By Stephan Schütz
There is never enough memory.
One of the greatest misconceptions currently in the game industry is that smaller platforms with limited resources do not allow for anything other than a handful of sounds and short repetitive music loops. This is, not only not true now, but has not been so for quite some time.
This article will focus on a specific title developed for both iOS and Android platforms to illustrate the possibilities available for the creation of audio environments on all platforms using real-time generated sound effects and music.
Battlepath Monsters is a newly released MMO (massively multiplayer online) game for the iOS platforms as well as Android. The scope of the game design in general is very ambitious and when I was asked to produce the audio for the project I wanted to create an audio environment that would complement the grand scale of the design and its world setting. Most importantly, I wanted to create an audio environment that people would want to listen to. All too often, this is not that case with mobile games.
Time for a new approach
Games can differ greatly from their linear cousins’ film and television in that you seldom have the same experience twice. The very nature of an interactive form of media is that it attempts to create a more realistic experience by altering in response to the users input. Film and television being linear have no requirement to fulfill this function. In real life however repeating the same action over and over will rarely have exactly the same result. Even an action as simple as bouncing a ball has a vast number of influences that will modify the results. Speed, angle, power, floor surface will all effect the sound a ball makes when it bounces and even the slightest variations result in changes to the sound produced.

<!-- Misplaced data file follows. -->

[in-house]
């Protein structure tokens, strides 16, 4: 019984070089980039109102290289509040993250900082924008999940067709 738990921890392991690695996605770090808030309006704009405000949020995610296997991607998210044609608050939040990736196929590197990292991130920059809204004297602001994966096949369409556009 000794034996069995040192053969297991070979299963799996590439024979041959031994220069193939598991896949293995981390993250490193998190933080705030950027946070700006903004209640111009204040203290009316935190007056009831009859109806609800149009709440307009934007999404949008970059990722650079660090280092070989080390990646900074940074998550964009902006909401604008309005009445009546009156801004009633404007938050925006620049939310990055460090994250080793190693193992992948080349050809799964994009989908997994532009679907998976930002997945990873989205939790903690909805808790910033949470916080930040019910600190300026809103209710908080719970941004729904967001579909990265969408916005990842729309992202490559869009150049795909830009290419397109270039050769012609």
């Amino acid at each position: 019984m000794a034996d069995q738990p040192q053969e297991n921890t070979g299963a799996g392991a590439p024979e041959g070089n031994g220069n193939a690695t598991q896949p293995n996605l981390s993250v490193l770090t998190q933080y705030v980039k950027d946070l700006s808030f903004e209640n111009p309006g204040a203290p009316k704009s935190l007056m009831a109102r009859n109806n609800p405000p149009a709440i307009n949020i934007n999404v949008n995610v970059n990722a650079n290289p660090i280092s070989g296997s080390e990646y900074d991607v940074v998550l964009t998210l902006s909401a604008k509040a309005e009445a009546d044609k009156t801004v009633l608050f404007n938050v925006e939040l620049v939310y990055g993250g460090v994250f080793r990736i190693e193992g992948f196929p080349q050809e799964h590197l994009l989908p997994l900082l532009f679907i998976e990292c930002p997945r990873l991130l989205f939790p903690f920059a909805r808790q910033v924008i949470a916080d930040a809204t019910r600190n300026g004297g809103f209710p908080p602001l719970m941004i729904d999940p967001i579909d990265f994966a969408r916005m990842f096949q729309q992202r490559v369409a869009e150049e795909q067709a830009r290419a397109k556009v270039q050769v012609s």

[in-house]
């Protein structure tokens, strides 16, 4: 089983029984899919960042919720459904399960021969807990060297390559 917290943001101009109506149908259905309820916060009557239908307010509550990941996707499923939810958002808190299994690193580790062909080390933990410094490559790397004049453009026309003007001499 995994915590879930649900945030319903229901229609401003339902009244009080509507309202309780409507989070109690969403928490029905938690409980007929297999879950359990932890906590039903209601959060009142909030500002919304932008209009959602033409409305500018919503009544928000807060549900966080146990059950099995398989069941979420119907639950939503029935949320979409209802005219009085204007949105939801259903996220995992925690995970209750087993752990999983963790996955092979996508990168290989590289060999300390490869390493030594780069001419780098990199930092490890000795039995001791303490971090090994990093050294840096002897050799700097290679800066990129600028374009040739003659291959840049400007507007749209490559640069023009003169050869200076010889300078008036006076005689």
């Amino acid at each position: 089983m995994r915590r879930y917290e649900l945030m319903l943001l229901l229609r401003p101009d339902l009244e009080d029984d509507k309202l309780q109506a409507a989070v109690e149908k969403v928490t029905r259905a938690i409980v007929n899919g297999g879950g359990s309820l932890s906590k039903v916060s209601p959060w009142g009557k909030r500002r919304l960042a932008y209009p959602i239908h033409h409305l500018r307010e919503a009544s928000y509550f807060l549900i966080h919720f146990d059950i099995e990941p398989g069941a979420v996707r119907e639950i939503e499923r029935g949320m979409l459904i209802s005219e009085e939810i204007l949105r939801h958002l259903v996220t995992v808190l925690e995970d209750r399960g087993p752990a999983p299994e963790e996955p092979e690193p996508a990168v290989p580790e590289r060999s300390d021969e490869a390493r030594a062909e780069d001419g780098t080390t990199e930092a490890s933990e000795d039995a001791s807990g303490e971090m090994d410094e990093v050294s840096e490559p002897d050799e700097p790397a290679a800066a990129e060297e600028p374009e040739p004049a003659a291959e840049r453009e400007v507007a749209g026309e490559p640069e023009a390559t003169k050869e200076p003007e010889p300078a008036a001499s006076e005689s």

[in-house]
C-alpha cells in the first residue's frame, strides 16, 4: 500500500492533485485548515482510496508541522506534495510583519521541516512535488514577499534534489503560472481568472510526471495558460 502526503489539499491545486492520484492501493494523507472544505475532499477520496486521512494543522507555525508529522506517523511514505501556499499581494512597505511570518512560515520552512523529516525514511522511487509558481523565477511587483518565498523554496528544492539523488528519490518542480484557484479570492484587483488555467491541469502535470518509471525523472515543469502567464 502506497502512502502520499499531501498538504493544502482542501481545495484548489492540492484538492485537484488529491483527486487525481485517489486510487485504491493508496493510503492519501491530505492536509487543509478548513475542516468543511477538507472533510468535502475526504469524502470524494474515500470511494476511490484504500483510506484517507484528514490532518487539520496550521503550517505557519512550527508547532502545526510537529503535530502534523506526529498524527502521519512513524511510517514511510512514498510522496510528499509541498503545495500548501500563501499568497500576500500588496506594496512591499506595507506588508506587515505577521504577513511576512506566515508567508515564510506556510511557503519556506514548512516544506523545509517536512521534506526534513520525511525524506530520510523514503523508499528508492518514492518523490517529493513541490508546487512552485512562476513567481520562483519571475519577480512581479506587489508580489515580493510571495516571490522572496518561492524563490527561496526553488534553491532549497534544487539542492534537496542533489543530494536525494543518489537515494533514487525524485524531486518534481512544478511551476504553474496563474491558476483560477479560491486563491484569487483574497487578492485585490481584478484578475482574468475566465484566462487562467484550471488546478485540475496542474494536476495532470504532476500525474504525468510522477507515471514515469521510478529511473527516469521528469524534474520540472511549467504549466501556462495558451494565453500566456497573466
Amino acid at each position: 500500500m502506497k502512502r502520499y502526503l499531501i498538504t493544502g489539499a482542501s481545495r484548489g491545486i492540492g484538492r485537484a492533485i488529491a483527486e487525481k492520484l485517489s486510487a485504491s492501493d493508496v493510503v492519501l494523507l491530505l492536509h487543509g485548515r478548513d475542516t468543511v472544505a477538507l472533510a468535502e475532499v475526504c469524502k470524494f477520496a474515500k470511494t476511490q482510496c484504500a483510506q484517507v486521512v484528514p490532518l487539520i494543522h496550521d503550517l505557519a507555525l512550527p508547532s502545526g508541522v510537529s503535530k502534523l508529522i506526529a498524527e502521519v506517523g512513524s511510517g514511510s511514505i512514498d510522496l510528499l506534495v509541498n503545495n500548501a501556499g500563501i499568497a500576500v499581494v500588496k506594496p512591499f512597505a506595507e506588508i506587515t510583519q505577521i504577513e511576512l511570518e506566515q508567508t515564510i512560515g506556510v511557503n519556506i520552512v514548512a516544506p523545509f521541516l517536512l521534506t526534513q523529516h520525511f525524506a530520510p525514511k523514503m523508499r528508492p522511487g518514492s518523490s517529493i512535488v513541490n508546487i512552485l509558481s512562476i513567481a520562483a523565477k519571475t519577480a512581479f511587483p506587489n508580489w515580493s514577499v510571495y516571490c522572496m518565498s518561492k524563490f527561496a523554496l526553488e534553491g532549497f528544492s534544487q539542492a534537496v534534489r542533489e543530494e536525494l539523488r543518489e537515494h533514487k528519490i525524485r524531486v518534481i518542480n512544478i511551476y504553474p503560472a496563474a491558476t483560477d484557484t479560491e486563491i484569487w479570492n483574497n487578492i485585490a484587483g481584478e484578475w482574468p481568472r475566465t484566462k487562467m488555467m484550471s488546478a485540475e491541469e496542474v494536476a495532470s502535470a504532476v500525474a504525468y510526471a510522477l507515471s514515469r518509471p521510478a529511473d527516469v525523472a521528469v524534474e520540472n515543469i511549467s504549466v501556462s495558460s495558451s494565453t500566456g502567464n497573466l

Audio in games usually provides feedback for actions or events, often in an attempt to simulate a real life experience, yet many games utilise a single sound in a repetitive manner as audio feedback. As the industry strives for greater realism in creating environments and representing actions the audio should support the sense of realism rather than damaging the illusion with repetitive sounds that in the worst case can be simply annoying to the player.
The concept here is to build an audio environment that consists of sounds and music that are not static pre-made sound files. Instead, every sound heard during game-play is unique by being generated in real-time when triggered. Unique does not mean a particular sound needs to vary greatly each time it is played, in fact often it is important to match sounds to events or animations so they often need to be definable and controllable in their output. Even the subtlest of variations however can prevent a sound from being perceived as repetitive.
The core of this method is to take the source sounds that are normally used to create sound effects in a linear editing program and instead add these components directly into an appropriate sound engine design tool. For Battlepath Monsters I worked with FMOD Designer 2010 and I will use its functionality to describe the process of this method.